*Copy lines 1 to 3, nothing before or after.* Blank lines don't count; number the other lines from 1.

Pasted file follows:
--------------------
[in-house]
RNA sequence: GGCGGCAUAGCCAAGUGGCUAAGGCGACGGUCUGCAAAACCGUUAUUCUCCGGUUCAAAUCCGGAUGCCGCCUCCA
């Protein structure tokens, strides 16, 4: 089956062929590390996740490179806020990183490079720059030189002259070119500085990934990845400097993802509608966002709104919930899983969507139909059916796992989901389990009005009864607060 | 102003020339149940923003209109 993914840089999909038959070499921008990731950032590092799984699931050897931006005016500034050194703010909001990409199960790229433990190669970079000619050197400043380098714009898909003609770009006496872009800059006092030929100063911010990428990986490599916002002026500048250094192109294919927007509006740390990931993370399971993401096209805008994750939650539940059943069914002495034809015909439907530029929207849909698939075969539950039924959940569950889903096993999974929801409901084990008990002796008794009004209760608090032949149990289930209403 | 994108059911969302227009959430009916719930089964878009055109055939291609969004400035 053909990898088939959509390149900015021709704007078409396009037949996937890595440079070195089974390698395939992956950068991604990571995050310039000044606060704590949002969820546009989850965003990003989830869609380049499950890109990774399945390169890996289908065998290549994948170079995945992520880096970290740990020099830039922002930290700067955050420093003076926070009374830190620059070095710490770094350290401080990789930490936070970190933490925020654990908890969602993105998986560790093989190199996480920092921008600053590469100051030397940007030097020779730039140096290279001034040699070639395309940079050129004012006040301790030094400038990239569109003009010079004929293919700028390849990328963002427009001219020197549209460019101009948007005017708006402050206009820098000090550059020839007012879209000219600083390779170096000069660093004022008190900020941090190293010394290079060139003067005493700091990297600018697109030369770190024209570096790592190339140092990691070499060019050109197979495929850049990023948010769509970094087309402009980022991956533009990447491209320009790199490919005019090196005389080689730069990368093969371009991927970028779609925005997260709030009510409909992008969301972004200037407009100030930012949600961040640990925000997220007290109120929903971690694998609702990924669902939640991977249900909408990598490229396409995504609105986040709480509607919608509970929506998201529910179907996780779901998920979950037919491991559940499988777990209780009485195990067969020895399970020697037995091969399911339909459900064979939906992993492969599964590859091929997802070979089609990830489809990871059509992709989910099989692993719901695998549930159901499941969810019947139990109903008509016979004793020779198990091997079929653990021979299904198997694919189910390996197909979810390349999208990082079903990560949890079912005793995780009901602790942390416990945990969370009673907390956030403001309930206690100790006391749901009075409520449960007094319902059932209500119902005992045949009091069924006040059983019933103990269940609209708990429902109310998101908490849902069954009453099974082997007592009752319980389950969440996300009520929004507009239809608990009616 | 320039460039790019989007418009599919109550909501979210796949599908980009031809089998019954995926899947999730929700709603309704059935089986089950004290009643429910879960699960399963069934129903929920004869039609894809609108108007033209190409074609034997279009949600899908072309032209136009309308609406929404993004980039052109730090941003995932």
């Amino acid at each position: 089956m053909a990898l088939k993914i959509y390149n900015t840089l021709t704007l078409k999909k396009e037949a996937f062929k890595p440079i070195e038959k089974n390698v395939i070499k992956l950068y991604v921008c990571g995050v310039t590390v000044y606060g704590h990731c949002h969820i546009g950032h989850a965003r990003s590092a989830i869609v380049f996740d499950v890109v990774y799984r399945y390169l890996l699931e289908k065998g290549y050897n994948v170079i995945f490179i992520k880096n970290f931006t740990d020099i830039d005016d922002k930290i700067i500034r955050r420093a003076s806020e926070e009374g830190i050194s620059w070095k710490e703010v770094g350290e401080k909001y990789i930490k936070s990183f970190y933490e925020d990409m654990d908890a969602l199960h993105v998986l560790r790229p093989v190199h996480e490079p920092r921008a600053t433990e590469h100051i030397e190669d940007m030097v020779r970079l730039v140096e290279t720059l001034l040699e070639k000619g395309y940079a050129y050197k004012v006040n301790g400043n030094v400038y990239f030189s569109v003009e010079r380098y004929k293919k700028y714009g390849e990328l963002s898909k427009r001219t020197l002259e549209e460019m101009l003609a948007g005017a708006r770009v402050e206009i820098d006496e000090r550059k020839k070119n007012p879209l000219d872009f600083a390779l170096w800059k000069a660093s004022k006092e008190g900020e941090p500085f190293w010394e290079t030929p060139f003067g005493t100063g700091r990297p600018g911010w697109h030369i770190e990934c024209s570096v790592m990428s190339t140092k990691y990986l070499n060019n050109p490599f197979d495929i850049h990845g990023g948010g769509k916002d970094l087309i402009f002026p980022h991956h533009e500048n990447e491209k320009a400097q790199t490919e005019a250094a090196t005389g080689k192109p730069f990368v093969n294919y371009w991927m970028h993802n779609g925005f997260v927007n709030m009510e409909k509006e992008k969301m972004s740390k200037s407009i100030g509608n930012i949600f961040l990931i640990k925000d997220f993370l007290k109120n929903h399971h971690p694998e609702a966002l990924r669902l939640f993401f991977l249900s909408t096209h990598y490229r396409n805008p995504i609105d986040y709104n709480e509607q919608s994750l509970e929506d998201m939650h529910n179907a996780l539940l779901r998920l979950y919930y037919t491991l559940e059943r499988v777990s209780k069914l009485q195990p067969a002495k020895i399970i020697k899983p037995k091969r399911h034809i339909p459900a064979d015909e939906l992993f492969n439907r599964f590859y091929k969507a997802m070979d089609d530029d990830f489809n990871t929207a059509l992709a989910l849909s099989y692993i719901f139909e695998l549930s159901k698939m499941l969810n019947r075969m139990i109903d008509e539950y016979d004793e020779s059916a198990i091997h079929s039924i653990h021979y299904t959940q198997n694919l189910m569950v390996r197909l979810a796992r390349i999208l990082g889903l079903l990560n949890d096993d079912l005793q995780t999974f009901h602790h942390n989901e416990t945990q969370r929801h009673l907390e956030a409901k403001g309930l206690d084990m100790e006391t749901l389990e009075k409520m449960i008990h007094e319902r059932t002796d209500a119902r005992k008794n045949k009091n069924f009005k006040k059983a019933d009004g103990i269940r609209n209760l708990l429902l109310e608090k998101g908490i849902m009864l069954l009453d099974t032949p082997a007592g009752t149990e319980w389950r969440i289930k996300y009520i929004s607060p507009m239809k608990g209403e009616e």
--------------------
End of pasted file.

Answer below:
[in-house]
RNA sequence: GGCGGCAUAGCCAAGUGGCUAAGGCGACGGUCUGCAAAACCGUUAUUCUCCGGUUCAAAUCCGGAUGCCGCCUCCA
């Protein structure tokens, strides 16, 4: 089956062929590390996740490179806020990183490079720059030189002259070119500085990934990845400097993802509608966002709104919930899983969507139909059916796992989901389990009005009864607060 | 102003020339149940923003209109 993914840089999909038959070499921008990731950032590092799984699931050897931006005016500034050194703010909001990409199960790229433990190669970079000619050197400043380098714009898909003609770009006496872009800059006092030929100063911010990428990986490599916002002026500048250094192109294919927007509006740390990931993370399971993401096209805008994750939650539940059943069914002495034809015909439907530029929207849909698939075969539950039924959940569950889903096993999974929801409901084990008990002796008794009004209760608090032949149990289930209403 | 994108059911969302227009959430009916719930089964878009055109055939291609969004400035 053909990898088939959509390149900015021709704007078409396009037949996937890595440079070195089974390698395939992956950068991604990571995050310039000044606060704590949002969820546009989850965003990003989830869609380049499950890109990774399945390169890996289908065998290549994948170079995945992520880096970290740990020099830039922002930290700067955050420093003076926070009374830190620059070095710490770094350290401080990789930490936070970190933490925020654990908890969602993105998986560790093989190199996480920092921008600053590469100051030397940007030097020779730039140096290279001034040699070639395309940079050129004012006040301790030094400038990239569109003009010079004929293919700028390849990328963002427009001219020197549209460019101009948007005017708006402050206009820098000090550059020839007012879209000219600083390779170096000069660093004022008190900020941090190293010394290079060139003067005493700091990297600018697109030369770190024209570096790592190339140092990691070499060019050109197979495929850049990023948010769509970094087309402009980022991956533009990447491209320009790199490919005019090196005389080689730069990368093969371009991927970028779609925005997260709030009510409909992008969301972004200037407009100030930012949600961040640990925000997220007290109120929903971690694998609702990924669902939640991977249900909408990598490229396409995504609105986040709480509607919608509970929506998201529910179907996780779901998920979950037919491991559940499988777990209780009485195990067969020895399970020697037995091969399911339909459900064979939906992993492969599964590859091929997802070979089609990830489809990871059509992709989910099989692993719901695998549930159901499941969810019947139990109903008509016979004793020779198990091997079929653990021979299904198997694919189910390996197909979810390349999208990082079903990560949890079912005793995780009901602790942390416990945990969370009673907390956030403001309930206690100790006391749901009075409520449960007094319902059932209500119902005992045949009091069924006040059983019933103990269940609209708990429902109310998101908490849902069954009453099974082997007592009752319980389950969440996300009520929004507009239809608990009616 | 320039460039790019989007418009599919109550909501979210796949599908980009031809089998019954995926899947999730929700709603309704059935089986089950004290009643429910879960699960399963069934129903929920004869039609894809609108108007033209190409074609034997279009949600899908072309032209136009309308609406929404993004980039052109730090941003995932």